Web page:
Md. lawmakers propose expanding the state’s ‘move over’ law

WASHINGTON — When Maryland drivers spot emergency vehicles, such as police cars or fire trucks along the side of the road, they need to move over one lane or slow down. It’s the law.

And a Maryland legislator would like to improve safety on the state’s roads even further, by expanding that law to such service vehicles as State Highway Administration mowers or trash and recycling trucks.

“We need to do more in the legislature to keep drivers from running into these people that are out there trying to help us,” said Maryland state Sen. Wayne Norman during a Senate Judicial Proceedings Committee hearing Tuesday afternoon. Norman represents Cecil and Hartford counties

During that hearing, some of the workers the bill is designed to protect spoke about their experiences working along state, county and municipal roadways.

“When you’re mowing the grass, you’ll see tractor trailers fly by you at anywhere from 50 to 90 miles an hour. It’ll shake your truck,” said Brian Ross, a state highway employee. He also told committee members about a friend who also worked for the State Highway Administration.

“He got hit by a guy in a car,” Ross said. “Knocked him about 150 feet. He’s still not back to work, and this happened three years ago.”

Kenneth Nugent, who works at the administration’s Gaithersburg facility, told a similar story. He and a colleague were working when their vehicle broke down along a Montgomery County road. Traffic had come to a stop.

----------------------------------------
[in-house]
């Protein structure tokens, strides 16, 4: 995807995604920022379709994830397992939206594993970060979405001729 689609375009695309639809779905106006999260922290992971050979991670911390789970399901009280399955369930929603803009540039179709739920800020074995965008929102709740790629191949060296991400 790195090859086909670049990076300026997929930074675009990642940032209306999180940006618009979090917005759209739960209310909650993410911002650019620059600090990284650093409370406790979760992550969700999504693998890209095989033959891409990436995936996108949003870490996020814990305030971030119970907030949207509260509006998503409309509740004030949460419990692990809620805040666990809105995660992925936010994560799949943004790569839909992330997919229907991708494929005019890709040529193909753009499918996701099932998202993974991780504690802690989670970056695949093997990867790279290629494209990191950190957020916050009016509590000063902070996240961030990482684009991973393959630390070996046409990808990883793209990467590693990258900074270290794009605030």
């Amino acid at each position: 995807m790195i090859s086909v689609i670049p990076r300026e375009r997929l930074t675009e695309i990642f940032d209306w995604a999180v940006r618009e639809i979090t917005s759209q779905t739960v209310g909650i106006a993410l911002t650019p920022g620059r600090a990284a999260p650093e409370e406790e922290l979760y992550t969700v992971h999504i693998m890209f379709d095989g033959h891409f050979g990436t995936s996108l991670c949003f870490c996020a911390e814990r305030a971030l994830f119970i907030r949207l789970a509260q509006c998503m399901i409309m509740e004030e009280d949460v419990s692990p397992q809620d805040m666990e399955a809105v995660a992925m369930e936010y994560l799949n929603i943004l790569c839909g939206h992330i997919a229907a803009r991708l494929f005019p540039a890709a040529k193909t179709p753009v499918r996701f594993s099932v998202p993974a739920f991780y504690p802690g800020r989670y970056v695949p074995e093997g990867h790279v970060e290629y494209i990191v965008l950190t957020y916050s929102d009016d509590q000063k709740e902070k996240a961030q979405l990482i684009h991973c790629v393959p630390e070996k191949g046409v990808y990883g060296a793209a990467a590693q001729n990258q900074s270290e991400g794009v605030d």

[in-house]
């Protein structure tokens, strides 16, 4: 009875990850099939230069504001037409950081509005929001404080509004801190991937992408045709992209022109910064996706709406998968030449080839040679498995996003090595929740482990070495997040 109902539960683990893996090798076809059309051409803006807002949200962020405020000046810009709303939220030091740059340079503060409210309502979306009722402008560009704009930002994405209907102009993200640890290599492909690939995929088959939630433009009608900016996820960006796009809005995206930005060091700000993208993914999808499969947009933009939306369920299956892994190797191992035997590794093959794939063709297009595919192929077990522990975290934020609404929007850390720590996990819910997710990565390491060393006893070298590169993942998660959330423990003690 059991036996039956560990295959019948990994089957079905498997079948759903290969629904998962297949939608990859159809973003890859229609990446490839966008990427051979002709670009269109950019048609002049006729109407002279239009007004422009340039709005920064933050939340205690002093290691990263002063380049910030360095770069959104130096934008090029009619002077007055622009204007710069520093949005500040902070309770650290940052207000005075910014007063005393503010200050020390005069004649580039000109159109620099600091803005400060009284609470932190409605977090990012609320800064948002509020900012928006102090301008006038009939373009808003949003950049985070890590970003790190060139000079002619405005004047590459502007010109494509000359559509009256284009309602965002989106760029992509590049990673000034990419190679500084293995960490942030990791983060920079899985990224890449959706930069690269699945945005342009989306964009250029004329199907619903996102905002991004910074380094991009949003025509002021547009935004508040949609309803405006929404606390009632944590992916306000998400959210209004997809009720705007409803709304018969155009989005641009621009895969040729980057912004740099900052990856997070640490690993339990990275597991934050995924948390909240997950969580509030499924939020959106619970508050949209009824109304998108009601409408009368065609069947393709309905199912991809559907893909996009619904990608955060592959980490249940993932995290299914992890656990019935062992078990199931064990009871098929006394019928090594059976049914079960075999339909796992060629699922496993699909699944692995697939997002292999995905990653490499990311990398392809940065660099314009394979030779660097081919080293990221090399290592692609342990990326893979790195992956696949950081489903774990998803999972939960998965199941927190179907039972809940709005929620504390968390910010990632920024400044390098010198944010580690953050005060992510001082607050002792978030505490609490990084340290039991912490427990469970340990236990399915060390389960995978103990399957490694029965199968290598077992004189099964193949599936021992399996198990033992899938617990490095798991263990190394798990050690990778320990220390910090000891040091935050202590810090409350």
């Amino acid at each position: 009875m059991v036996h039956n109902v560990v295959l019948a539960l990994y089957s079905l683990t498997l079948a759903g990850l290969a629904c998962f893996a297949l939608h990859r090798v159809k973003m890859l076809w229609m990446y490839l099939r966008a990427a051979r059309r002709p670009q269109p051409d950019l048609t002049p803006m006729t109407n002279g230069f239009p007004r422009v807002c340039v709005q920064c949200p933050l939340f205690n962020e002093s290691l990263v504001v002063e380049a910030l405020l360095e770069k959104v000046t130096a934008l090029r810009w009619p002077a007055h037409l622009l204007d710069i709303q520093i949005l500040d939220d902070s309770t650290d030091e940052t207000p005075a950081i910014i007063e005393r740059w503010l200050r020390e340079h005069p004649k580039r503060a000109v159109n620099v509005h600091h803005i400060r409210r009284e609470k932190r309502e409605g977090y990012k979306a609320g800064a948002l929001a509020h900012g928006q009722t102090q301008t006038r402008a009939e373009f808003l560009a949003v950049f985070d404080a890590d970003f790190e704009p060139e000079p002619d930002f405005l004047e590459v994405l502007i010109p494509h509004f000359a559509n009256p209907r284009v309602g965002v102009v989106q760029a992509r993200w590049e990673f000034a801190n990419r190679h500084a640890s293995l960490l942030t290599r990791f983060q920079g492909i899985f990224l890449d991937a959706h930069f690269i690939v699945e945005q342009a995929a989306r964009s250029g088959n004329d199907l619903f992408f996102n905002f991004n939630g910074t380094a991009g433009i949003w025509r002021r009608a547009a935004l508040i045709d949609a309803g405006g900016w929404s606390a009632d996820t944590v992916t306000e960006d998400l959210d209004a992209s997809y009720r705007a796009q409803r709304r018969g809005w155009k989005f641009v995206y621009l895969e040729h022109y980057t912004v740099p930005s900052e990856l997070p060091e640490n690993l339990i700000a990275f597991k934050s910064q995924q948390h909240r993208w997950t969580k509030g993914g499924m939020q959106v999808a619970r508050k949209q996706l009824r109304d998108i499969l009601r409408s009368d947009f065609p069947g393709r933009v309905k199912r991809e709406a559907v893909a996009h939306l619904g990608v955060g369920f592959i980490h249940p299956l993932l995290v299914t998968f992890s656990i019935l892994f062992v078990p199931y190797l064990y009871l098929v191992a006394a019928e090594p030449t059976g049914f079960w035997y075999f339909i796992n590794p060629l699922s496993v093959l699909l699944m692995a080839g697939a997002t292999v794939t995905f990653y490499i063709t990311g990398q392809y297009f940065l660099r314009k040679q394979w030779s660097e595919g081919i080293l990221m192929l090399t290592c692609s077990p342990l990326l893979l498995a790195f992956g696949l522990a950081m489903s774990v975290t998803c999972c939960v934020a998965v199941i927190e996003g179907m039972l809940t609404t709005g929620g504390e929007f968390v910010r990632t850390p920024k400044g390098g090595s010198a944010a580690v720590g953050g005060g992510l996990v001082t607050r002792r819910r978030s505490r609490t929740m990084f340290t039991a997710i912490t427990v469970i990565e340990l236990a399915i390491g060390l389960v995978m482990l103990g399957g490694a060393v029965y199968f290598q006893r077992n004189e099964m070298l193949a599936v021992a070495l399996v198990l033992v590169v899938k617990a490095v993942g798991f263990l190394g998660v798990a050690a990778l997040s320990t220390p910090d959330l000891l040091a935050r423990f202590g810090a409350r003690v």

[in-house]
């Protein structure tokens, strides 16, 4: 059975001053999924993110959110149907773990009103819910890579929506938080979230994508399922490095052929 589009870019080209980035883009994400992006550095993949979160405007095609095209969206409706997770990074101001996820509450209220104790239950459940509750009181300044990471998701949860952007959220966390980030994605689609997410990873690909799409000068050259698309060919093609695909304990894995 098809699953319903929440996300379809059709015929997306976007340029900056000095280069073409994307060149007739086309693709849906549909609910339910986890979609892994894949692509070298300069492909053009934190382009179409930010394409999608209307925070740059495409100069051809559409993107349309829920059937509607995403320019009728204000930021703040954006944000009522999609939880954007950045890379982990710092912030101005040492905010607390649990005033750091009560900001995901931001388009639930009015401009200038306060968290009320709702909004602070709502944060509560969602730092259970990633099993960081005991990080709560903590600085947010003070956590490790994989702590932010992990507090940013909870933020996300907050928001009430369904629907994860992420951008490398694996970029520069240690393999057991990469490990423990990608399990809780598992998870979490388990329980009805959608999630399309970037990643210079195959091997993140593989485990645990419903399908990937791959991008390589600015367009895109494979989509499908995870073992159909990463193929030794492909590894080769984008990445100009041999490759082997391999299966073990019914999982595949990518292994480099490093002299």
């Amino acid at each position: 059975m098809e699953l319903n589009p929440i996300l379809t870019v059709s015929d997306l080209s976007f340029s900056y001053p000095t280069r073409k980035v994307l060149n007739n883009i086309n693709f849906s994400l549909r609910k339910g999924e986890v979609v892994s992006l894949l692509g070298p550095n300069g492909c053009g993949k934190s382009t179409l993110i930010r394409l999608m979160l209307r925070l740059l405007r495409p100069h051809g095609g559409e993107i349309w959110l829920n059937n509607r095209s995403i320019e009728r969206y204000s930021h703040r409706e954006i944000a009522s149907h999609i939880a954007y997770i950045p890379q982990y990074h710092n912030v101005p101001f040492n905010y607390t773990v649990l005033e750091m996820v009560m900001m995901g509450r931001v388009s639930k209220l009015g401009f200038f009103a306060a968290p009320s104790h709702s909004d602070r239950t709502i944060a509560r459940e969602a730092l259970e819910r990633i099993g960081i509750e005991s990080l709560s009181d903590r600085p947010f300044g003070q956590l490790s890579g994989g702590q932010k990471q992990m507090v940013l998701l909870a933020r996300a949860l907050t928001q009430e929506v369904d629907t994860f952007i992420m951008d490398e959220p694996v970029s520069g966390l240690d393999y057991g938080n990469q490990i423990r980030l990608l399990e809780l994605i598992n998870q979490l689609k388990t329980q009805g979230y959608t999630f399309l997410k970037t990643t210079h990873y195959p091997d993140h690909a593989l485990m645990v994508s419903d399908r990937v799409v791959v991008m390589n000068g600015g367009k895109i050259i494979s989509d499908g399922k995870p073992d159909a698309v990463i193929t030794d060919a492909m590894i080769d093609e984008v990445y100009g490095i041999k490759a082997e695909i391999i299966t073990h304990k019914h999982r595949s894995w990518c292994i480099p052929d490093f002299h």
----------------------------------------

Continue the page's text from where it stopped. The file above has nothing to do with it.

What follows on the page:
“My friend was standing on the shoulder of the road directing traffic,” Nugent said. One driver, he said, apparently couldn’t wait and drove around the truck.

“This gentleman came through there at a full rate of speed, hit him and threw him about 75 yards into a field. My friend is currently disabled and unable to work,” he said.
Mayor Craig Moe of Laurel also testified in favor of the bill, explaining that a member of his city’s public works crew was killed just over a year ago.

“He never had a chance” Moe said, explaining that the SUV that hit 30-year-old Marcus Colbert pinned him to the trash truck that Colbert was working on. His father, Ralph Brent — who worked for the Laurel Department of Public Works for more than 20 years — said he used to drive his son to work every day.

“I don’t have that anymore,” Brent said. He said that if he could leave lawmakers with one thought it would be to ask everyone to slow down.

“Take a minute,” he said. “If we pass this bill, maybe we get to save a life.”


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